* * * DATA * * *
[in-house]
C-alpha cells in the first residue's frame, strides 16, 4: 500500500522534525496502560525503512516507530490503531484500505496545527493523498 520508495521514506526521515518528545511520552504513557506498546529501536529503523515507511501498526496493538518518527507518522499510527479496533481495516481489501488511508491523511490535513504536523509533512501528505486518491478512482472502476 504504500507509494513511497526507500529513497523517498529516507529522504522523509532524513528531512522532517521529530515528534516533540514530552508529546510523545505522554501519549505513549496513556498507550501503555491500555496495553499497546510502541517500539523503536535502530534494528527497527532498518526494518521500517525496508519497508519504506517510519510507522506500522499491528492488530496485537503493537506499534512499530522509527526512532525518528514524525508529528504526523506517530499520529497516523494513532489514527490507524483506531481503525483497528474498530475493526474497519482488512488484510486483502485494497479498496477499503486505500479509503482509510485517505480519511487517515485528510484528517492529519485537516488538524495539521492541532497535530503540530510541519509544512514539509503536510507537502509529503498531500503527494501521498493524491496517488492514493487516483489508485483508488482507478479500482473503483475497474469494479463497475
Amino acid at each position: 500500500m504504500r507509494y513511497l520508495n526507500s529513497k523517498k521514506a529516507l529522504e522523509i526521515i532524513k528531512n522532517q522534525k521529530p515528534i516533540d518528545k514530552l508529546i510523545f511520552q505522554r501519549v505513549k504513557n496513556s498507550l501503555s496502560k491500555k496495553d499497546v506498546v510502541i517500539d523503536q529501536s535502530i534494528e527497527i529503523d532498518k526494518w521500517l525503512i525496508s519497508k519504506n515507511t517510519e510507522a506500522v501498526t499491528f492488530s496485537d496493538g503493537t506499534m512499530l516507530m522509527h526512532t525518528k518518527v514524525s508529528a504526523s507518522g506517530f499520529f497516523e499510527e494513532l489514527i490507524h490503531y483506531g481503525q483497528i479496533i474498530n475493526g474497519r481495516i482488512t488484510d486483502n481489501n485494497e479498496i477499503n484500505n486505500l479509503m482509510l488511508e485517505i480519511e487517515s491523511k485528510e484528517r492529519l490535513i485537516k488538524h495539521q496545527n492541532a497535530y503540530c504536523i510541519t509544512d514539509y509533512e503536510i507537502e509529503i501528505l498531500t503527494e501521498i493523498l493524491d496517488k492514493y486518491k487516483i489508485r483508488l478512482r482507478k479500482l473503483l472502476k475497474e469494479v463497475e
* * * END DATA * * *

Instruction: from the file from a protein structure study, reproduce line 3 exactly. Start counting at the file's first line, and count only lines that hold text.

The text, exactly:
Amino acid at each position: 500500500m504504500r507509494y513511497l520508495n526507500s529513497k523517498k521514506a529516507l529522504e522523509i526521515i532524513k528531512n522532517q522534525k521529530p515528534i516533540d518528545k514530552l508529546i510523545f511520552q505522554r501519549v505513549k504513557n496513556s498507550l501503555s496502560k491500555k496495553d499497546v506498546v510502541i517500539d523503536q529501536s535502530i534494528e527497527i529503523d532498518k526494518w521500517l525503512i525496508s519497508k519504506n515507511t517510519e510507522a506500522v501498526t499491528f492488530s496485537d496493538g503493537t506499534m512499530l516507530m522509527h526512532t525518528k518518527v514524525s508529528a504526523s507518522g506517530f499520529f497516523e499510527e494513532l489514527i490507524h490503531y483506531g481503525q483497528i479496533i474498530n475493526g474497519r481495516i482488512t488484510d486483502n481489501n485494497e479498496i477499503n484500505n486505500l479509503m482509510l488511508e485517505i480519511e487517515s491523511k485528510e484528517r492529519l490535513i485537516k488538524h495539521q496545527n492541532a497535530y503540530c504536523i510541519t509544512d514539509y509533512e503536510i507537502e509529503i501528505l498531500t503527494e501521498i493523498l493524491d496517488k492514493y486518491k487516483i489508485r483508488l478512482r482507478k479500482l473503483l472502476k475497474e469494479v463497475e